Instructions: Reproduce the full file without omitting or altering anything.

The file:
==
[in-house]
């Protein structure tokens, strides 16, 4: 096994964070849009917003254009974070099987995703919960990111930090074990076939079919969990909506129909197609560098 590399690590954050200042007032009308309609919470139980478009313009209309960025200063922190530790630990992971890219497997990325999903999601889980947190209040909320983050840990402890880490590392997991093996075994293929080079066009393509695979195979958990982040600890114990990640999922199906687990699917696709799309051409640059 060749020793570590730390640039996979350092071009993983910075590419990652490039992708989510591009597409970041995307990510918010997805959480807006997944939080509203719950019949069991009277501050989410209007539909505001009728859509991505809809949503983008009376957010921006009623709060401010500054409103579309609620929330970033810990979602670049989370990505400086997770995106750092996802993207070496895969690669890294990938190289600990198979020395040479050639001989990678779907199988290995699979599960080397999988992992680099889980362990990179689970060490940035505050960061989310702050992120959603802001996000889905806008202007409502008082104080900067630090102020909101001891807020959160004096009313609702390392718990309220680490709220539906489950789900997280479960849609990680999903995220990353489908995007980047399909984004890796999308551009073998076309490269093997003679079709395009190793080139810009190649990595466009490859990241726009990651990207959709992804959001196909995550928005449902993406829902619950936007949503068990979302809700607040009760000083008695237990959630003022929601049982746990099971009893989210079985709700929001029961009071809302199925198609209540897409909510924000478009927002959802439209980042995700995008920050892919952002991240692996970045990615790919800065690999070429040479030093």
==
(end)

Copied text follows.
[in-house]
């Protein structure tokens, strides 16, 4: 096994964070849009917003254009974070099987995703919960990111930090074990076939079919969990909506129909197609560098 590399690590954050200042007032009308309609919470139980478009313009209309960025200063922190530790630990992971890219497997990325999903999601889980947190209040909320983050840990402890880490590392997991093996075994293929080079066009393509695979195979958990982040600890114990990640999922199906687990699917696709799309051409640059 060749020793570590730390640039996979350092071009993983910075590419990652490039992708989510591009597409970041995307990510918010997805959480807006997944939080509203719950019949069991009277501050989410209007539909505001009728859509991505809809949503983008009376957010921006009623709060401010500054409103579309609620929330970033810990979602670049989370990505400086997770995106750092996802993207070496895969690669890294990938190289600990198979020395040479050639001989990678779907199988290995699979599960080397999988992992680099889980362990990179689970060490940035505050960061989310702050992120959603802001996000889905806008202007409502008082104080900067630090102020909101001891807020959160004096009313609702390392718990309220680490709220539906489950789900997280479960849609990680999903995220990353489908995007980047399909984004890796999308551009073998076309490269093997003679079709395009190793080139810009190649990595466009490859990241726009990651990207959709992804959001196909995550928005449902993406829902619950936007949503068990979302809700607040009760000083008695237990959630003022929601049982746990099971009893989210079985709700929001029961009071809302199925198609209540897409909510924000478009927002959802439209980042995700995008920050892919952002991240692996970045990615790919800065690999070429040479030093």